Am I really in Spain, exploring ancient synagogues, staying in Jewish-branded hotels, sampling kosher wines and enjoying a Sephardic music festival headlined by an Israeli rock band – all in one of the most Catholic countries on the planet?
Such tours, marketed to Jews and non-Jews alike, are becoming increasing popular in Spain, thanks to the promotion of restored or carefully preserved Jewish quarters in 24 cities across the country.
The walled-in quarters had been thriving communities, up to 1492. That year, King Ferdinand II and Queen Isabella I decided to rid their country of its Jews. (Neighboring Portugal did as well.) On March 31, 1492, a royal edict ordered the expulsion of the Jews of Spain.
Until then, Jews living in Spain and Portugal – known as Sephardics – had been calling cities like Toledo home for more than 1,500 years. Many came from Judea after the Roman destruction of Jerusalem.
Now homeless again, perhaps as many as 200,000 Spanish Jews (historical accounts vary greatly) ended up in other countries including large numbers in Turkey, North Africa and various spots around Europe. By some accounts, possibly 50,000 opted to convert to Christianity, or claimed they did, in order to stay put in Spain.
Self-described as “Jerusalem West,” the 2,000-year-old city of Toledo in central Spain at one time had the country’s largest Jewish population. Their remaining homes, courtyards, parks, museums, shopping lanes and other places of business are big draws among the city’s top tourism sites, all told visited by nearly a half-million people a year.
Rockin’ at the Inquisition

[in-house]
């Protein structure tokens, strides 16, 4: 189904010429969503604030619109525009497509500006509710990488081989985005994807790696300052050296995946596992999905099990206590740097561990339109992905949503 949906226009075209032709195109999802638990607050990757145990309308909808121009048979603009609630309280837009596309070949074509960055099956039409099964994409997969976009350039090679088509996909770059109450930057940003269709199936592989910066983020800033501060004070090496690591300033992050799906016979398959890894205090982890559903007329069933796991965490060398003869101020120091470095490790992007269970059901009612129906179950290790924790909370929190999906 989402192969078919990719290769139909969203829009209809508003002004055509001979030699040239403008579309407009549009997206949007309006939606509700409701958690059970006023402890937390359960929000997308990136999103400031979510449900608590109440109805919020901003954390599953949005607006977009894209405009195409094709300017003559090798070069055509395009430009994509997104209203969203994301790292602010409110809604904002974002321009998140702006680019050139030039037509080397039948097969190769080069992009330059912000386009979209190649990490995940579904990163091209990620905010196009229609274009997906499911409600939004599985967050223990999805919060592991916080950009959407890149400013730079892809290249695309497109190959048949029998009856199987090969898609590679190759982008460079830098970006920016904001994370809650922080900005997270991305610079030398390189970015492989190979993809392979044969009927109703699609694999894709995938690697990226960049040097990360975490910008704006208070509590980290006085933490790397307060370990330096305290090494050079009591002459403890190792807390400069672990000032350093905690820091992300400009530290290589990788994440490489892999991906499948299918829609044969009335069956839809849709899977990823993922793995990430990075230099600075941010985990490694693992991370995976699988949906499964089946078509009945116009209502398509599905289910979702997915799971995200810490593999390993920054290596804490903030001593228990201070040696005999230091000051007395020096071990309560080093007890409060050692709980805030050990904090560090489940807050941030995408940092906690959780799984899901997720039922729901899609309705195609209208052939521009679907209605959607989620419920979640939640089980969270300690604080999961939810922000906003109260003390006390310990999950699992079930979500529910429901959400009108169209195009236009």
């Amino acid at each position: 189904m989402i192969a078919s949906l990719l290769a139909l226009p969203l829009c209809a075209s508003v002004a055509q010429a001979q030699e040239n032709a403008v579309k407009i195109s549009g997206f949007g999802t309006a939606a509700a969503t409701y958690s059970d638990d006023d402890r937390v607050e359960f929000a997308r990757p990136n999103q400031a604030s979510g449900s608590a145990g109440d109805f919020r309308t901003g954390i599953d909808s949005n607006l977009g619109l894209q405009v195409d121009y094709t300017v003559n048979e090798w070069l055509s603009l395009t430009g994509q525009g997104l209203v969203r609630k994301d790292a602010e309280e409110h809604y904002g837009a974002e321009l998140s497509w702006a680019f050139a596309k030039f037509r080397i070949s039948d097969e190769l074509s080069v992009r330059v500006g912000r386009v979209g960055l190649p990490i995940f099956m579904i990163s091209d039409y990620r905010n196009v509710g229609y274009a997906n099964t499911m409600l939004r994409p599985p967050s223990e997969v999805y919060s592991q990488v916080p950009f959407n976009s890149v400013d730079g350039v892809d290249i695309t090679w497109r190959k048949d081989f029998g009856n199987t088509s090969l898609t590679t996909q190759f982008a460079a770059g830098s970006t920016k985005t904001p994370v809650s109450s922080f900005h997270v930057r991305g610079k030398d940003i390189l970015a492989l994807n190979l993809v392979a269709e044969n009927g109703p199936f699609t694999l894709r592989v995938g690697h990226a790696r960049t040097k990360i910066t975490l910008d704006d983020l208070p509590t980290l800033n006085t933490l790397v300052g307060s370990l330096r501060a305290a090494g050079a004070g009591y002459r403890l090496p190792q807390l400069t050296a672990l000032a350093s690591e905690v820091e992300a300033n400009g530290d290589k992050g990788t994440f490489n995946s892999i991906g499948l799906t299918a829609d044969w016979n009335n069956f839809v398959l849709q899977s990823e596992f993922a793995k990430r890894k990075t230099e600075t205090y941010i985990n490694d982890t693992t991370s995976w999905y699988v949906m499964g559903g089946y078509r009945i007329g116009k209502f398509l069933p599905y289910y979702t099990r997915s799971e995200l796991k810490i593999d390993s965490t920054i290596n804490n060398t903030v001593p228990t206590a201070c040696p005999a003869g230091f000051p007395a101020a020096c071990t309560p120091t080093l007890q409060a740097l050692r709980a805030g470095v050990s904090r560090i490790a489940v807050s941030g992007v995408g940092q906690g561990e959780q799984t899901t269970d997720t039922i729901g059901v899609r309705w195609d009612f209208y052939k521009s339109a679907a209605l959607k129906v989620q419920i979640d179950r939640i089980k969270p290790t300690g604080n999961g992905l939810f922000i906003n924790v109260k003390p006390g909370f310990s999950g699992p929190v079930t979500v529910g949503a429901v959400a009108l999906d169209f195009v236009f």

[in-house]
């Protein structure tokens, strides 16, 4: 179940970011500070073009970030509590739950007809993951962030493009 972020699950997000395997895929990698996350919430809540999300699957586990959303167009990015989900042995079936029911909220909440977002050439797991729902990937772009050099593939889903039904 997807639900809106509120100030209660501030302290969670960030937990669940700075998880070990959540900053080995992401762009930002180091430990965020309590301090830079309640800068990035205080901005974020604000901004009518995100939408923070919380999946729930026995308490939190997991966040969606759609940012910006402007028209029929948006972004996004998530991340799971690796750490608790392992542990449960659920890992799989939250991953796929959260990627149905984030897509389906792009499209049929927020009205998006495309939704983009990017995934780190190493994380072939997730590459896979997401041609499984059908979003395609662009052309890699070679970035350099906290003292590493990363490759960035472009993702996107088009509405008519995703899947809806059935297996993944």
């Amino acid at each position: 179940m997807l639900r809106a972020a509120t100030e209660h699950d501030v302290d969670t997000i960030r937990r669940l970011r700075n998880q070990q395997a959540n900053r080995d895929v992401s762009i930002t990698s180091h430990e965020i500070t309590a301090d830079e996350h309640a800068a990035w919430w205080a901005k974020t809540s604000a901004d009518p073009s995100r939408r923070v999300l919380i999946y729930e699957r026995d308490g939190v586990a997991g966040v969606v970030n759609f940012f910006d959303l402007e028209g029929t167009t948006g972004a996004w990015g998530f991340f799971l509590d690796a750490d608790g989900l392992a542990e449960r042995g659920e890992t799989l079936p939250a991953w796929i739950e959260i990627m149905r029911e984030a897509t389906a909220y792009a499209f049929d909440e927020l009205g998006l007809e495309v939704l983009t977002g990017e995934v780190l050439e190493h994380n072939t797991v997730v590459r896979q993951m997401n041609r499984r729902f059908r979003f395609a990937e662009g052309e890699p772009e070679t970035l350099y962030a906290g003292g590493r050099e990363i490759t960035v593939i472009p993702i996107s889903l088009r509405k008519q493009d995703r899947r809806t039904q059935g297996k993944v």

Other sites accent Toledo’s Christian and Moorish heritages as well, arguably giving rise to the expression, “Holy Toledo.” How many religious attractions are there around the city? “Lots and lots and lots,” says tour guide Almudena Cencerrado, who notes that Toledo is brimming over with still-open or former churches, monasteries, convents, mosques and the last two of 11 synagogues. On another site is a former palace of the Inquisition, now a museum during the day and a disco at night.
Allow plenty of time for shopping. Toledo is a mecca for leather goods, Talavera pottery, shoes, casual clothes and Damascene steel plates, boxes and pendants etched in gold. Back home, you can be first on your block to show off a sword made of famous Toledo steel, or maybe even a suit of Toledo armor.
Getting hungry? Besides all kinds of nosh-able tapas packed with little servings of cheeses, olives, anchovies, peppers, meatballs, pork scallops, sausage, prawns, stuffed mussels, squid, tuna and cucumbers, entrees at the town’s restaurants typically feature slowly baked pheasant, grilled venison and roast lamb. Wash it all down with a fine Spanish wine while sampling some marzipan pastry, another local specialty.
Among highlights of the city’s history, it was once the capital of Spain under the Visigoths, the capital of much of the world under Holy Roman Emperor Charles V, the Seat of the Archbishop of Spain, the home of the artist El Greco and the starting point for Cervantes’ adventures of Don Quixote.